This is what I was thinking about while I shuffled toward my seat, as people ahead of me found difficulty in putting a bag on a shelf and getting out of the aisle.  Ignoring this for now, I located my assigned seat, and, as I raised my bag to the overhead compartment directly above it, something strange happened: A young man, coming from the back of the plane toward me, bag in hand, stopped short and looked at me with an angry pout and sigh that wordlessly said to me "I can't believe you just did that.  You took my space in the compartment."  There was no mistaking it, and for a second my mind raced through scenarios wherein I was in the wrong and that space actually should have gone to him.  Despite the implications of this missive, I do at least want to believe that people are basically good and reasonable.  Failing this I was forced to conclude that this man, appearing some scant years older than me, was simply feeling entitled. To the overhead space. Directly above my assigned seat.  Meeting his pouty expression, so near tantrum, I said to him with a calm voice, with as little derision as possible, "Don't give me that fucking look."  His pout slackened, eyes widened, into a look somewhere between shock and fear, and as he hustled back to his seat, I knew that he was going to New York.  You see, while everyone is infinitely complex and a unique little snowflake and whatever bullshit people say to make each other feel special, there are, in point of fact, 2 types of New York personalities.  One that feels entitled to relative convenience if not luxury because they live in the epicenter of world culture.  The other is completely aware that no one deserves a goddamn thing in this world.  It's kind of odd that the two somehow manage to live such seamless lives in such a small area, but that's just part of the mystery that is New York, I suppose.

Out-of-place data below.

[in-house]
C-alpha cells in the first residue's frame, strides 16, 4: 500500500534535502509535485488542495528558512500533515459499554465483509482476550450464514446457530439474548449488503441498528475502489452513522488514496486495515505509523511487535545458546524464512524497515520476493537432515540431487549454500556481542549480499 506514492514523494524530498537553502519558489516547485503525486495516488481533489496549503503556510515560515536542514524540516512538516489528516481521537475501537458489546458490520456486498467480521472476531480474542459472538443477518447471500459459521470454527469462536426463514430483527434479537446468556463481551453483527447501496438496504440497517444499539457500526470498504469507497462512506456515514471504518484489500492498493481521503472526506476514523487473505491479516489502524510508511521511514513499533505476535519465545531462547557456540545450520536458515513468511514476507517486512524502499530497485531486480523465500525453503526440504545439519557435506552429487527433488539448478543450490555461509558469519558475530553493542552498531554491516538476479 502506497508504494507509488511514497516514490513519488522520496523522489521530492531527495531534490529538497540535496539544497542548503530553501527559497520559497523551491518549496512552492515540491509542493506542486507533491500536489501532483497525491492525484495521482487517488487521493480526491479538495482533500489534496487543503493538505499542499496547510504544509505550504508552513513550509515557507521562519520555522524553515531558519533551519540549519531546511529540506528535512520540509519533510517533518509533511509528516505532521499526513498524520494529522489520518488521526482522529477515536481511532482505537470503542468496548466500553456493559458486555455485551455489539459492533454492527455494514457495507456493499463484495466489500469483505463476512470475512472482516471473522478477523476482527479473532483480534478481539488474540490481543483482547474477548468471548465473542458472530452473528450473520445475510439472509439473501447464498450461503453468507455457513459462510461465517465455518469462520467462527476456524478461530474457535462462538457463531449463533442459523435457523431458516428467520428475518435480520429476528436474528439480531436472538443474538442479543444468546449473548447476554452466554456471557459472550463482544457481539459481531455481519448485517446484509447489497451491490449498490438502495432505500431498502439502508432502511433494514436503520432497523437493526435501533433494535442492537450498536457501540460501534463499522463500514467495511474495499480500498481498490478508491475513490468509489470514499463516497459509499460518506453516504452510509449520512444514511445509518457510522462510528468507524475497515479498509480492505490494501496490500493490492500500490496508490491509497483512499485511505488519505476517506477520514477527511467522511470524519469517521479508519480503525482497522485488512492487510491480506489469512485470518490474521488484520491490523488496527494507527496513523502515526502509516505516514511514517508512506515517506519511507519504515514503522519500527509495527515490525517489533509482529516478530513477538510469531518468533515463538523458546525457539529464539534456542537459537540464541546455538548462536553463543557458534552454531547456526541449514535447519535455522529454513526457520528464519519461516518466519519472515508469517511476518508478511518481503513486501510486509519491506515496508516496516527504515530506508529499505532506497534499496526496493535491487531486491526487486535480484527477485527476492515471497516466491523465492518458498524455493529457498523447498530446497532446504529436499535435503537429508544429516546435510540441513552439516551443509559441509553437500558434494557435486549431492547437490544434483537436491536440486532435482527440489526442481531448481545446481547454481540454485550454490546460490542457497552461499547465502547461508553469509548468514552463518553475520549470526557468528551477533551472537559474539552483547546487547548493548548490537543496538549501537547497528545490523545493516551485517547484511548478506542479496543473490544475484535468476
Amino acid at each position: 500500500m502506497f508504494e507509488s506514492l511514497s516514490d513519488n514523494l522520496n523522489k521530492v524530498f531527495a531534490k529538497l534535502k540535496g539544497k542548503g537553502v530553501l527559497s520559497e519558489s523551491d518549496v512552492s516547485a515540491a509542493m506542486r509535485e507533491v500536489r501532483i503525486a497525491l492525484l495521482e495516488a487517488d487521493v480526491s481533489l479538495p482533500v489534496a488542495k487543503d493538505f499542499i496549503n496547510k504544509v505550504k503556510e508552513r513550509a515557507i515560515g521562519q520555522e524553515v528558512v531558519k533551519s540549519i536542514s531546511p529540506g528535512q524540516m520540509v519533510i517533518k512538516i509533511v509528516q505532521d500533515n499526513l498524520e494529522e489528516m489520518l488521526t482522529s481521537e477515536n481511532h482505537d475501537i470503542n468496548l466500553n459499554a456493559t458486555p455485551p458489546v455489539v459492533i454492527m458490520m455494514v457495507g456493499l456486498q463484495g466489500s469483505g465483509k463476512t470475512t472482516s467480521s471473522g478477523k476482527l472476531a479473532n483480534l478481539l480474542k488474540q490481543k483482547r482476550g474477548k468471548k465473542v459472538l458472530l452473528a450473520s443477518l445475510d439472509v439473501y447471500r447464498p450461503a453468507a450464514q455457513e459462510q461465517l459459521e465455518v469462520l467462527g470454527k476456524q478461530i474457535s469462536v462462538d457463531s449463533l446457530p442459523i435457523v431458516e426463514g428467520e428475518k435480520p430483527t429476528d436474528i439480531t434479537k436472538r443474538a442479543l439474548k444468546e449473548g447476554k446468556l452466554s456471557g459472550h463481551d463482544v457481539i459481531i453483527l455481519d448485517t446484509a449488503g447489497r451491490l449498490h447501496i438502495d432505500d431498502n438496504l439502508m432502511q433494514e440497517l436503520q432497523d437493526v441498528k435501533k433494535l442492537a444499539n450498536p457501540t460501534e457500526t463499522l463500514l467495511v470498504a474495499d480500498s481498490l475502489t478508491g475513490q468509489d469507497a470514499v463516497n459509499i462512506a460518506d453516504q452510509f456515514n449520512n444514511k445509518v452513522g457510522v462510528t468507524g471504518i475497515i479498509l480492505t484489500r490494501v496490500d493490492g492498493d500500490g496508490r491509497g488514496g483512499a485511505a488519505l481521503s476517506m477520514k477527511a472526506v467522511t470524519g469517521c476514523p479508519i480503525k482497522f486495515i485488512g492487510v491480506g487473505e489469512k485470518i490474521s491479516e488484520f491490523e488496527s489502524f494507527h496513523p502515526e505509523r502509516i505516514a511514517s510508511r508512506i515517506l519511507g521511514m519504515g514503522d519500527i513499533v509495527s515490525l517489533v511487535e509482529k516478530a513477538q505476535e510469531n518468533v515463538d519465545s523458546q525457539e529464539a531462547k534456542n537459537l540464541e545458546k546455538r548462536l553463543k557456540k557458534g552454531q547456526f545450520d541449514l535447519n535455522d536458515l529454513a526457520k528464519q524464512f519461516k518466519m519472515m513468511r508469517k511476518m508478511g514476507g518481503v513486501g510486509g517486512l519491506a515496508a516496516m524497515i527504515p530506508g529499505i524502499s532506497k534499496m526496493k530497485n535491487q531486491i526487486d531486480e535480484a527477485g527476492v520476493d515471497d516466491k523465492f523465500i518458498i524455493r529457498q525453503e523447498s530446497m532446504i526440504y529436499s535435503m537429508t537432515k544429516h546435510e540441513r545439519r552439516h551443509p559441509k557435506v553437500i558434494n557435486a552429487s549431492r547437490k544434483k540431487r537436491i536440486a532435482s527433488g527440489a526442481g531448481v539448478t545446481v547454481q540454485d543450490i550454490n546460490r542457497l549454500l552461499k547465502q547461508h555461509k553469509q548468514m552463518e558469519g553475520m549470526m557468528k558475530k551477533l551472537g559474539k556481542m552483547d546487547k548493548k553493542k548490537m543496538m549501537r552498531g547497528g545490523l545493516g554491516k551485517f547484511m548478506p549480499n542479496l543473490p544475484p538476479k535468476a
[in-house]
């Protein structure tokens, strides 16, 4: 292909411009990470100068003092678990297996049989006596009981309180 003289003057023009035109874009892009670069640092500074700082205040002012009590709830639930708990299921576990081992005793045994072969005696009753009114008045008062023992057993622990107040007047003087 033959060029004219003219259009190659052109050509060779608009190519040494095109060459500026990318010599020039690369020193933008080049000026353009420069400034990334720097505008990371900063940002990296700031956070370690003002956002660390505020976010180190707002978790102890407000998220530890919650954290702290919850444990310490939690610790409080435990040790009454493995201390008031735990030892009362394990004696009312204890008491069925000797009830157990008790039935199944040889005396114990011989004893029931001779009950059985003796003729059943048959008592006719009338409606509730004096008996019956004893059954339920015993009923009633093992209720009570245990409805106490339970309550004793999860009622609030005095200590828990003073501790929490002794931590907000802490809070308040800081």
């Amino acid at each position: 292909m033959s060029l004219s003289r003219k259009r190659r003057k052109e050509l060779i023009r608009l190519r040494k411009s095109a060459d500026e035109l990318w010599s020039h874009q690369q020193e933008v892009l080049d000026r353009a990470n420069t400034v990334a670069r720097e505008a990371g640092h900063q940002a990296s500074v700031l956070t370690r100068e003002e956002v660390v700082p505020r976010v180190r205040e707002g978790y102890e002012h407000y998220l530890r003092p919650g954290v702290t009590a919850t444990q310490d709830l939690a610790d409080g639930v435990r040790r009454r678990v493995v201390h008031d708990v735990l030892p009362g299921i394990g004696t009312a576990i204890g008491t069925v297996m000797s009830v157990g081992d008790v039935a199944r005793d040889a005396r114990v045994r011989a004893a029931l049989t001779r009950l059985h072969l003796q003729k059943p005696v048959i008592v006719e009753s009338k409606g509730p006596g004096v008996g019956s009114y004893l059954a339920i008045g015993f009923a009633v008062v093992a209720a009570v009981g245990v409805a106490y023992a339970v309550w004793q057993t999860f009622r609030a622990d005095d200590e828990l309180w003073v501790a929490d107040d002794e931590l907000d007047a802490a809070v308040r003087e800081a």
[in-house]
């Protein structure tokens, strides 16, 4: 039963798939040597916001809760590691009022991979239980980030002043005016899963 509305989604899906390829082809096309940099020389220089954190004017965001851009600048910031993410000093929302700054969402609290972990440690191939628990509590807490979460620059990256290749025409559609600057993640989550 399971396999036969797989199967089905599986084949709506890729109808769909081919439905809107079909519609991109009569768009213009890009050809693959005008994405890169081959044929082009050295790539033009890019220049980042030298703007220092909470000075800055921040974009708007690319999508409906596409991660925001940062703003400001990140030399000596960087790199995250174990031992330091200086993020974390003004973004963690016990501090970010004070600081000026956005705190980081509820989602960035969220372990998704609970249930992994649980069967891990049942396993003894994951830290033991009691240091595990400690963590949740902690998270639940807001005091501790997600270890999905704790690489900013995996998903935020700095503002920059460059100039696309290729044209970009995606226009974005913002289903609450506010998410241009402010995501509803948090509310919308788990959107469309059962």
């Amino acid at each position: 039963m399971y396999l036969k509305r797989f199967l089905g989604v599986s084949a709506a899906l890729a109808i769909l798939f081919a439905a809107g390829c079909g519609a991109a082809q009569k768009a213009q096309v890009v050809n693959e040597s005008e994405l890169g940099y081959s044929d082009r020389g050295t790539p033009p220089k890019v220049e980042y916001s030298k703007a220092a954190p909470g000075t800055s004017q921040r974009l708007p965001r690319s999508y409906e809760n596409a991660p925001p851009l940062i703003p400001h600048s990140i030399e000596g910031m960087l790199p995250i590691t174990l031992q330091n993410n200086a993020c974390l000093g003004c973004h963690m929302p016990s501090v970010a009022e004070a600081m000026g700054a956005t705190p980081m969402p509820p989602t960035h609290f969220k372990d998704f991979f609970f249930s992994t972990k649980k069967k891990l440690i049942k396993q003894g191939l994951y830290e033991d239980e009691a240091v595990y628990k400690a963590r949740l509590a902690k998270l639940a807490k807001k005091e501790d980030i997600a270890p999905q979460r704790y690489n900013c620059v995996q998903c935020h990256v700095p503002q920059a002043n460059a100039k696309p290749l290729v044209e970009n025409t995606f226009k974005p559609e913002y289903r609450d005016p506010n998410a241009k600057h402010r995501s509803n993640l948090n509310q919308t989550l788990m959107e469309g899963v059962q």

The next hour or so is the same as every flight you have ever had, because every flight is exactly the same.  I am not seated next to an attractive person; I am not seated next to a good conversationalist with interesting things to say.  I have the same nondescript person I've already forgotten about who wants to ignore me as equally as I do him, thankfully.  I have the same nondescript cheerful flight attendant offering me a cheerful single-serving soda and a cheerful bag of pretzels or peanuts, and somewhere in front the first-class passengers are having the exact same experience with, I suppose, better drinks and more comfortable seats, though I'm not sure who would pay extra to fly first class for an hour or so from Des Moines to Chicago.